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more conservative direction with scalia there. and now there's a pushback that's been come in kre cent years as the democrats has had a chance to put more people on the court and the court is more evenly divided. the question comes, okay, what about the future. is it going to continue in a conservative direction. or given the fact that democrats have won the popular vote in five out of six elections, if they can win now, it's very likely they're going to have the majority on the court and a strong majority for some years to come if they win the white house. i would be interested in danny or jeff toobin if he's still with us, to hear -- to drill down a little bit on what does it actually mean if the court becomes more liberal, if there is an obama appointment. what areas of the law will be most affected. clearly we're on the verge of the court reconsidering the death penalty. there's been much thought that the court might strike down the
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death penalty in a few years. affirmative action are in play. i don't think roe v. wade is yet in play. but there are sensitive issues about the future of the country that will be in play if president obama or a democratic president has the appointments. >> absolutely. there's no question about it. david gergen stay with me. i just got a statement in from former president george h.w. bush. the appointment of antonin scalia to the supreme court was states. i considered him a personal hero and barbara and i were honored to call him a friend. our hearts break today for our country, but especially for his wife maureen az his nine children and extended family. his death is a great loss to all of us. david gergen obviously he was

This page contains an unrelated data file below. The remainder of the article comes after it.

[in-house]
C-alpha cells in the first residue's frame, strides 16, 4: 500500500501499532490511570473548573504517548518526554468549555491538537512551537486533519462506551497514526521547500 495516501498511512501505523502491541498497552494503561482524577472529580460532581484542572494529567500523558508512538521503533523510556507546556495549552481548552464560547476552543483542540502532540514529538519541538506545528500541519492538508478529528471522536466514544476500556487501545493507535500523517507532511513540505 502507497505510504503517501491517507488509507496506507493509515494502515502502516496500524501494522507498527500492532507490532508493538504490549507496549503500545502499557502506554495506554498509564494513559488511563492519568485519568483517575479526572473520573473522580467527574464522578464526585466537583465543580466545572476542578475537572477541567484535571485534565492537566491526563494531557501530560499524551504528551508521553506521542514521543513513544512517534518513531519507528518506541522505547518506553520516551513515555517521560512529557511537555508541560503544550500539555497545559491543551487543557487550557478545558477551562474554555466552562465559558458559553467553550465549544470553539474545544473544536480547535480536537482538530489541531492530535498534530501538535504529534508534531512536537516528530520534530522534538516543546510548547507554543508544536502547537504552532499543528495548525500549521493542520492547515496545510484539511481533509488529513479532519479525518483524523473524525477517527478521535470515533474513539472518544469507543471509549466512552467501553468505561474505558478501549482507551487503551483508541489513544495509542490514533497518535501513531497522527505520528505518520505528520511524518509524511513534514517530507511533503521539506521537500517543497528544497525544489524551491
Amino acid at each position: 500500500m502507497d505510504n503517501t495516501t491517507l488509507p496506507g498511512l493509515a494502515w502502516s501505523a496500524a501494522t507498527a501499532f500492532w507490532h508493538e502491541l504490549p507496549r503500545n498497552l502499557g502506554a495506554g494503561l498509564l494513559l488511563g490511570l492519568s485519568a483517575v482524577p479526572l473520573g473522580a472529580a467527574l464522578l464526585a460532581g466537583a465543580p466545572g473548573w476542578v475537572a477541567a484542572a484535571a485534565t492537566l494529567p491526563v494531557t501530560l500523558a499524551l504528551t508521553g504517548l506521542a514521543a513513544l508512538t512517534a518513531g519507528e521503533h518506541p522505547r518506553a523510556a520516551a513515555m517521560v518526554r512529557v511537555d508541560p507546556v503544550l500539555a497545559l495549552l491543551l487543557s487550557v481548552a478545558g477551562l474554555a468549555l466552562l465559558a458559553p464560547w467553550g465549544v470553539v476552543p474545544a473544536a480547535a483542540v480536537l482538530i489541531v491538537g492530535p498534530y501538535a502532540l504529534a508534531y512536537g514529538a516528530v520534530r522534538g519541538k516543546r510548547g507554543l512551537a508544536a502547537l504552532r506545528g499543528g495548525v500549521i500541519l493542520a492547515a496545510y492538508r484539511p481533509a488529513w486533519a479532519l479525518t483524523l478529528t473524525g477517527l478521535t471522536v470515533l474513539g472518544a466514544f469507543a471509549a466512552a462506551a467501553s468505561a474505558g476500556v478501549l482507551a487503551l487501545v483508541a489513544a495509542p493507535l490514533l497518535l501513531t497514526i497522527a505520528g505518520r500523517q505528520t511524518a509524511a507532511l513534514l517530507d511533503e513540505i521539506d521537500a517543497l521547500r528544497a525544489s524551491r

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appointed in '86 and he was on the court under former president george h.w. bush. as he mentioned at the end of the statement, no politics here, just the man, the legacy, the father of nine, the grandfather of 28. >> unbelievable, isn't it? first of all, i think the george h.w. bush statement is the most eloquent we've had. captured the spirit of the man. that has all the ring of someone who is bringing his own personal expression. this was not written by a speech writer and just handed to him. it's something he really felt. and i think that captured the spirit of a lot of people who thought the world of scalia because they thought he was the champion and standing up against, and pushing the law back in a direction that they supported.